Parsha Thoughts: Rabbi Jay Kelman

Beshalach: Who's Up First

January 29, 2021 By: Rabbi Jay Kelman
The problem of theodicy—why there is evil in this world—has bothered thinking people from time immemorial. We cannot answer Moshe’s question to G-d as to why the wicked often prosper and the righteous suffer (Brachot 7a). Hence, Rav Soloveitchik noted that we do not even ask the question of lamah, why? Rather, we ask lemah[1], for what purpose? Not why, but how should we respond? Instead of wondering why...
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Bo: The First Born

January 21, 2021 By: Rabbi Jay Kelman
In the non-egalitarian society of the Bible, it was evident that the bechor, the firstborn—being the one designated to carry on the legacy of his father—had special rights and thus, special responsibilities. Sadly, this situation led to much conflict, as families fought over who was the true heir to the parent’s legacy.  Clearly, the "firstborn" was not necessarily determined by order of birth....
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Vaeira: 137 and Counting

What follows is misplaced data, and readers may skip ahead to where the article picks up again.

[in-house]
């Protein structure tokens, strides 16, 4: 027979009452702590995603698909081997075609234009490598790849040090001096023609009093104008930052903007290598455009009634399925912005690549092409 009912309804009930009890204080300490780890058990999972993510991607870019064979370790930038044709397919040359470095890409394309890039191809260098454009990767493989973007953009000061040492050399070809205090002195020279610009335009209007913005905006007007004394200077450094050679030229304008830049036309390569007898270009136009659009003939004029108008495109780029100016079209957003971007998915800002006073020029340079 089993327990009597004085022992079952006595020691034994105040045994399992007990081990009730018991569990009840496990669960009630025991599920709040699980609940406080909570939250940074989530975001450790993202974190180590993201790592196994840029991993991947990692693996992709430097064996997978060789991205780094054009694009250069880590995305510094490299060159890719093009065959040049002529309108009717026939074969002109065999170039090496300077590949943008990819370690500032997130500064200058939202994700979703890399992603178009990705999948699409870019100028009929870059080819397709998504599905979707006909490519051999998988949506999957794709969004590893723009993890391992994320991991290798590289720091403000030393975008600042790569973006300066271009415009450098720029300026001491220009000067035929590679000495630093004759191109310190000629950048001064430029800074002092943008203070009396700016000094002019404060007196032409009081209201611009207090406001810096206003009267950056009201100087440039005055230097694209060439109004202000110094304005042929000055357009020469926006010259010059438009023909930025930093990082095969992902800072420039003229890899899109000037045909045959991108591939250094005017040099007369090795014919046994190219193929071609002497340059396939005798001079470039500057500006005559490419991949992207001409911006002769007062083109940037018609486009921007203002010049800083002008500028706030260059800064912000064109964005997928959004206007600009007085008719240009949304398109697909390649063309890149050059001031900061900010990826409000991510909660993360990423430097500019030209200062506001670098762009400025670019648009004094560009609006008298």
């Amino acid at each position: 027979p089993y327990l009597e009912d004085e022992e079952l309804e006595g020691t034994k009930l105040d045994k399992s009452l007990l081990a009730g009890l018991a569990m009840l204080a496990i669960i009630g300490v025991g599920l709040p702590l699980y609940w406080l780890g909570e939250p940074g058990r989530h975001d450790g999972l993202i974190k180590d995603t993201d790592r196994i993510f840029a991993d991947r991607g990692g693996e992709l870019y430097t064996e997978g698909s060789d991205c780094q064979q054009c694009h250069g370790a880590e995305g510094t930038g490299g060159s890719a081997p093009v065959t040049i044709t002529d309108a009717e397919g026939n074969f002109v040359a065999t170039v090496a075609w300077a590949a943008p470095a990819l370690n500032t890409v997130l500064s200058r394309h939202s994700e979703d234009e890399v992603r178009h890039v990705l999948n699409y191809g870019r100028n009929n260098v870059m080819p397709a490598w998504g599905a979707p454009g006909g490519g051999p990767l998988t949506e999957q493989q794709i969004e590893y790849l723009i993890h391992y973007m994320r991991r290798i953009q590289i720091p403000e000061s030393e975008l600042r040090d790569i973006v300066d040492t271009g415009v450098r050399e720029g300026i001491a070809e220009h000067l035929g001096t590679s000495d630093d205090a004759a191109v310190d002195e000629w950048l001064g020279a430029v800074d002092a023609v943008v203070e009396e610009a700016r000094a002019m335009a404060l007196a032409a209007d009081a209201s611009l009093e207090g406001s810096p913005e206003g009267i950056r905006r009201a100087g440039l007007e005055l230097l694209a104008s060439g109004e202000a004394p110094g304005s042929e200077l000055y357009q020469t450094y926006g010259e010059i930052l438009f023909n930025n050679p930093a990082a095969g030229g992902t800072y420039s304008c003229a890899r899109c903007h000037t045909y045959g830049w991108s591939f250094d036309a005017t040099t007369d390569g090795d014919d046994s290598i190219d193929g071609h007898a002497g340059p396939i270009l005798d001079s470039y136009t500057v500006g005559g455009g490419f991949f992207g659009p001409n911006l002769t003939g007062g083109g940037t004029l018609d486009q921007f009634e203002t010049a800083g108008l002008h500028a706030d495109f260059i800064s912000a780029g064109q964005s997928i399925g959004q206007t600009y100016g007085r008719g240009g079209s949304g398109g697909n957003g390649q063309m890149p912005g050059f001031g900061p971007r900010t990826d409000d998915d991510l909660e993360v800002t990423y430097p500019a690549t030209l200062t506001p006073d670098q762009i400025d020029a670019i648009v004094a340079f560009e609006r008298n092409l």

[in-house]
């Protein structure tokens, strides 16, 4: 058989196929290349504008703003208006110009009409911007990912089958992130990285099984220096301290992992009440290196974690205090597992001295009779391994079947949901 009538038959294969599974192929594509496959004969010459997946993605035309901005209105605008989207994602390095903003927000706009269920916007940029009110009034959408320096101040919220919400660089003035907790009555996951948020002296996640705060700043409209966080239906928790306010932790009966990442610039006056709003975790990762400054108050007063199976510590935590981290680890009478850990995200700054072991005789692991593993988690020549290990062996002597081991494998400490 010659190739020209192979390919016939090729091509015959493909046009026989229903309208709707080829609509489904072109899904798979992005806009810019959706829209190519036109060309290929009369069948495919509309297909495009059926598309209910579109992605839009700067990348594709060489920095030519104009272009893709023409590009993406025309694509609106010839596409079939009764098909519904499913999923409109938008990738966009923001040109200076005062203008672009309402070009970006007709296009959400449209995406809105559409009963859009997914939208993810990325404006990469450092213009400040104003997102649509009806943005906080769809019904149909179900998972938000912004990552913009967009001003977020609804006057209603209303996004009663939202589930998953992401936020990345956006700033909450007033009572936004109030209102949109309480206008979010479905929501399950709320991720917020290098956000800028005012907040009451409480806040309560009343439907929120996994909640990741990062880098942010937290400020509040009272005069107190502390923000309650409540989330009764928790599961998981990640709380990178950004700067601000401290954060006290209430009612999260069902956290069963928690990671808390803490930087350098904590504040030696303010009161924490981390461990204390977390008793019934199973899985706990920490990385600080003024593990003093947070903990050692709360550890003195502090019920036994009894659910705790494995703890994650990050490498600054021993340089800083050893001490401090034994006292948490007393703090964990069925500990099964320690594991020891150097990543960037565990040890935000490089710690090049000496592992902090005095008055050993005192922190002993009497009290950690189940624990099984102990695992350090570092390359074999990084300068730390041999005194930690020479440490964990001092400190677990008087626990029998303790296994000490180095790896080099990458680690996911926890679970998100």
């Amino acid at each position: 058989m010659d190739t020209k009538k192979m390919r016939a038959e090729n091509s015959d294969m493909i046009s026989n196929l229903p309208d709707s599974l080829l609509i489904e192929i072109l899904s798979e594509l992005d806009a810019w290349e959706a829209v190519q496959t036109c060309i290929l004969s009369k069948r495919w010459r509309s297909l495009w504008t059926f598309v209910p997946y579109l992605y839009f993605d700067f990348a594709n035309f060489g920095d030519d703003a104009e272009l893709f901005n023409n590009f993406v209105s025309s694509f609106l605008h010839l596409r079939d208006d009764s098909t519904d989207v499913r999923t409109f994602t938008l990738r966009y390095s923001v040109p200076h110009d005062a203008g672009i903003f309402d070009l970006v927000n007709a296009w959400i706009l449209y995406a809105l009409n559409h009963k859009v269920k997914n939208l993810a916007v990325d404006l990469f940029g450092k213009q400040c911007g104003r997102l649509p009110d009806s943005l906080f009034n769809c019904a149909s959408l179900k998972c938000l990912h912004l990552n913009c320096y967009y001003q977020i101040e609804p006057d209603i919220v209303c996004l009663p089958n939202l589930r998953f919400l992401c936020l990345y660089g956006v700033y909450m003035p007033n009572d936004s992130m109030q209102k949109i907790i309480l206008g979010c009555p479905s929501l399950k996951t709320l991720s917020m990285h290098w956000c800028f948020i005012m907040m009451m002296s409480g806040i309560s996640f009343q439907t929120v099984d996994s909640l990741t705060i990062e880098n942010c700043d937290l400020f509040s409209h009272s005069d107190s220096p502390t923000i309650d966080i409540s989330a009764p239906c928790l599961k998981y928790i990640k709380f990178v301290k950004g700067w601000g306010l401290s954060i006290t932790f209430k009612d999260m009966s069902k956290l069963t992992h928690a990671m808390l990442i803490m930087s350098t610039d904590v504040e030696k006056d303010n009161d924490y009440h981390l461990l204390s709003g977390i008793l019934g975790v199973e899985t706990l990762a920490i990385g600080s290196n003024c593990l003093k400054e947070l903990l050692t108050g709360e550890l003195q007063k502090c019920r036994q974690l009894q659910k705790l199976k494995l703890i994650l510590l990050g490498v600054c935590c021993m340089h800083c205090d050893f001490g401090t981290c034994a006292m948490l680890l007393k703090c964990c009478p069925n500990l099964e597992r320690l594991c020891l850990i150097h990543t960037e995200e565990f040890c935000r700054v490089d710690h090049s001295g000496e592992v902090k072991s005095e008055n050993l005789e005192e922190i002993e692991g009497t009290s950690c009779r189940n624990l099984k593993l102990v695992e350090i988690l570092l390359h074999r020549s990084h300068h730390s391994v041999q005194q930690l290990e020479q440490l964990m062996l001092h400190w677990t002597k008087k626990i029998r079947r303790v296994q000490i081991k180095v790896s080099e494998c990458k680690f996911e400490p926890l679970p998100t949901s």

January 14, 2021 By: Rabbi Jay Kelman
One hundred and thirty seven is not a number that would appear to have much significance, at least not from a Jewish perspective. Yet the Torah found it necessary to record that Levi lived to that age (Shemot 6:16). A mere four verses later we are told that Amram, Moshe's father, also lived to the age of 137. As Moshe and Aharon are about to set in motion the redemption of the Jewish people, the Torah “digresses” and records the...
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Shemot: A New Leader

January 08, 2021 By: Rabbi Jay Kelman
In today's world of the 30-second soundbite, good oratory skills are a necessary ingredient for any aspiring politician. Good politicians are often able to talk themselves out of difficult positions spouting half-truths, equivocations, and at times, outright lies. A good politician knows how to talk without saying anything. Yet the greatest political leader of all time, Moshe Rabbeinu was a kvad peh...
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Vayechi: 17 Plus 17

January 01, 2021 By: Rabbi Jay Kelman
Sefer Breisheet begins with the grandeur of creation, detailing the many new life forms, and with great hope for the human race. This hope was to be short-lived, with story after story of man's pettiness and propensity for evil. By the end of the book, the theme is that of death, and the stage is set for the enslavement of the Jewish people.   The opening verse of this week's parsha, “Yaakov lived in the...
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